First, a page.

When Can I Return to My Sport After a Concussion?

Jan 08, 2024
Football player
Sports related concussions are a common problem among athletes and it's important to make sure the return to activity is done safely. This post discusses what a safe recovery and return to sport looks like for athletes.

A sports related concussion is a type of mild traumatic brain injury caused by a direct blow to the head, neck or body that transmits a force to the brain during sports or exercise. This injury causes chemical changes in the brain that can lead to certain recognizable signs and symptoms. Symptoms of a concussion may include headache, dizziness, nausea, confusion, memory loss, mood changes, and sensitivity to light and noise among others. These symptoms may occur immediately or may develop over the course of minutes, hours or days. A concussion can affect an athlete’s cognitive, physical, and emotional functioning.

If you think you may have sustained a concussion, the most important step is to remove yourself from the game and seek a medical evaluation. Continuing  to play with a concussion could lead to a prolonged recovery or in rare cases severe brain injury.

If you have been diagnosed with a concussion your sports medicine physician will lay out a plan for your recovery including your return to school, work and sports. Recovery time from a concussion varies from person to person and depends on several factors, such as the severity of your symptoms, the number of previous concussions, and age among others. While the majority of concussions resolve within a few weeks,  some people may recover in a few days, while others may take months.

There are several factors that are involved in determining if you are safe to return to sports following a concussion including participation and performance in school and/or work, whether or not you’re still experiencing concussion symptoms and if you have any signs of ongoing concussion when you are examined by your physician during your follow-up visits.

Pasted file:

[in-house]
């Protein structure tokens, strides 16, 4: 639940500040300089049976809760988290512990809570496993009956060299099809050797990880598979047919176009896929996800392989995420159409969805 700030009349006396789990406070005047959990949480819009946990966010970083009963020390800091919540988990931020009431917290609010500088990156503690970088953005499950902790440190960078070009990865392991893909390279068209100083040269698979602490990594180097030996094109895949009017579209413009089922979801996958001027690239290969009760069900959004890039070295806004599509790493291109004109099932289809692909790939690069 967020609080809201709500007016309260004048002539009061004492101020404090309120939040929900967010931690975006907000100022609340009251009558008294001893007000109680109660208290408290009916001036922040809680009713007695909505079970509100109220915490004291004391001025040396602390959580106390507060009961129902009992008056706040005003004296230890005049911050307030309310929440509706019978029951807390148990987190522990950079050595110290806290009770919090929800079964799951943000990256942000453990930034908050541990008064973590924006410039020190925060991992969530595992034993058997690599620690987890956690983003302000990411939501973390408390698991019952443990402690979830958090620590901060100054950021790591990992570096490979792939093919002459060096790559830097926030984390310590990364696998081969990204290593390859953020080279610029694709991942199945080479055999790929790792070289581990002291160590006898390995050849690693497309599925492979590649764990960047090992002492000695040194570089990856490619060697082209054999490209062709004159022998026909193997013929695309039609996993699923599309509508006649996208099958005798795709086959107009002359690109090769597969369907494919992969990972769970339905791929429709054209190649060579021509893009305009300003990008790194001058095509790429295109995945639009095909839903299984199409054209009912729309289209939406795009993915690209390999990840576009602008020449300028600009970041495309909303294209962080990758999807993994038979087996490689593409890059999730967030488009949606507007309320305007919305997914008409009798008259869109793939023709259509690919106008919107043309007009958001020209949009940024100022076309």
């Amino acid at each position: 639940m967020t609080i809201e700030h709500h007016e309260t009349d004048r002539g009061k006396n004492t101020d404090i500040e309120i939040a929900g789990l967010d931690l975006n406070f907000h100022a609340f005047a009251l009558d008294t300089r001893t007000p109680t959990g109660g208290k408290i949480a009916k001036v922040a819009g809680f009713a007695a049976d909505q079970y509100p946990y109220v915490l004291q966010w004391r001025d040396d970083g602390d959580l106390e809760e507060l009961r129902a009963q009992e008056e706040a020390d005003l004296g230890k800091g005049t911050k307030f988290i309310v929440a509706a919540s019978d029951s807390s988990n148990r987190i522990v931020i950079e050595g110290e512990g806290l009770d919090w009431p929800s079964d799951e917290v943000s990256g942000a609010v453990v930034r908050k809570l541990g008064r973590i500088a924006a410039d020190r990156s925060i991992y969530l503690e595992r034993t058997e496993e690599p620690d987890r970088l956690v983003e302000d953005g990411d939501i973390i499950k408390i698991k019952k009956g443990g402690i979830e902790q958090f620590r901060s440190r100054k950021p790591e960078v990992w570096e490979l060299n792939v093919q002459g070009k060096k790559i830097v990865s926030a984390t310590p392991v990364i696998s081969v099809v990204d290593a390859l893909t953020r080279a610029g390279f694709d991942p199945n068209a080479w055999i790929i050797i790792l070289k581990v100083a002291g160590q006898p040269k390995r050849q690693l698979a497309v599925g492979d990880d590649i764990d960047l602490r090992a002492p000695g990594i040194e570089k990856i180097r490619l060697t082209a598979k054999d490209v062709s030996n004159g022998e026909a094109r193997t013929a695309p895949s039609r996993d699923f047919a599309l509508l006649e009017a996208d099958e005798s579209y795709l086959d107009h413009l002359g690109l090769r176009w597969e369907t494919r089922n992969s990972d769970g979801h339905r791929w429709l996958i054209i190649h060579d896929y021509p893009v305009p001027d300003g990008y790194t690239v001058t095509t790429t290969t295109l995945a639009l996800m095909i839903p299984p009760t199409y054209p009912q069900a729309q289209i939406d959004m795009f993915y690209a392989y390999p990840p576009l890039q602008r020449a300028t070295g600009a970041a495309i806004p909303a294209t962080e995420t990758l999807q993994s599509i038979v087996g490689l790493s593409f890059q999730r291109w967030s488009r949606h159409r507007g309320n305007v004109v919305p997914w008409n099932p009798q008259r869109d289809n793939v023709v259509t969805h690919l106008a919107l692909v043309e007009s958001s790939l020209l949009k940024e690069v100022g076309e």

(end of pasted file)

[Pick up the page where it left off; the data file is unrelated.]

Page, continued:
Once you are cleared to begin your return, it is recommended that you complete a six step return to play progression to ensure your symptoms don’t come back as your activity level increases. The return to play protocol, which was developed by an international group of concussion experts, consists of the steps outlined below. Each step is typically done in a 24 hour window and if your symptoms return during this process then you will go back to a prior step and try again.

  1. Symptom limited activity: This could include daily walks or similar light activity that does not cause worsening of symptoms.
  2. Light to moderate aerobic exercise: This could include riding a stationary bike or walking at a brisk pace. This could also include some light resistance training. The goal here is to monitor how you are feeling as your heart rate increases.
  3. Individual sport specific exercise: This includes individual sport specific training drills with no risk of contact or head impact like sprinting and cutting. The goal with this step is to monitor your symptoms when adding in change of direction and movement of the body and head.
  4. Noncontact training drills: High intensity exercise with more intense training drills which can be done with teammates such as passing drills. The goal of the step is to get back to the typical higher intensity exercise needed to participate in your sport.
  5. Full contact practice: This includes full training participation.  The goal of this step is to assure no return of symptoms when getting back to full function.
  6. Return to sport: The final step of the progression is a full return to your sport at pre-injury level.

In order to safely and successfully return to sports following a concussion, it is important to follow the plan set out by your sports medicine physician including completing the return to play progression.

A+ Athlete Sports Medicine physicians compassionately welcome new and existing patients to the practice. Our patients visit us from throughout central New Jersey. Our Robbinsville office is conveniently located for those from Robbinsville, Hamilton, East Windsor, West Windsor, Plainsboro, Allentown, Cream Ridge, Jackson, Bordentown, Burlington Township, Lawrence Township, Ewing Township and more. Our Neptune Township location is conveniently located for those from Neptune Township, Asbury Park, Wall Township, Ocean Township, Belmar, Point Pleasant, Tinton Falls, Long Branch, Manasquan, Brick Township, Toms River and many more. To schedule an appointment at A+ Athlete Sports Medicine, call the office or use the online booking feature today.



  1. Patricios JS, Schneider KJ, Dvorak J, et al. Consensus statement on concussion in sport: the 6th International Conference on Concussion in Sport–Amsterdam, October 2022 British Journal of Sports Medicine 2023;57:695-711.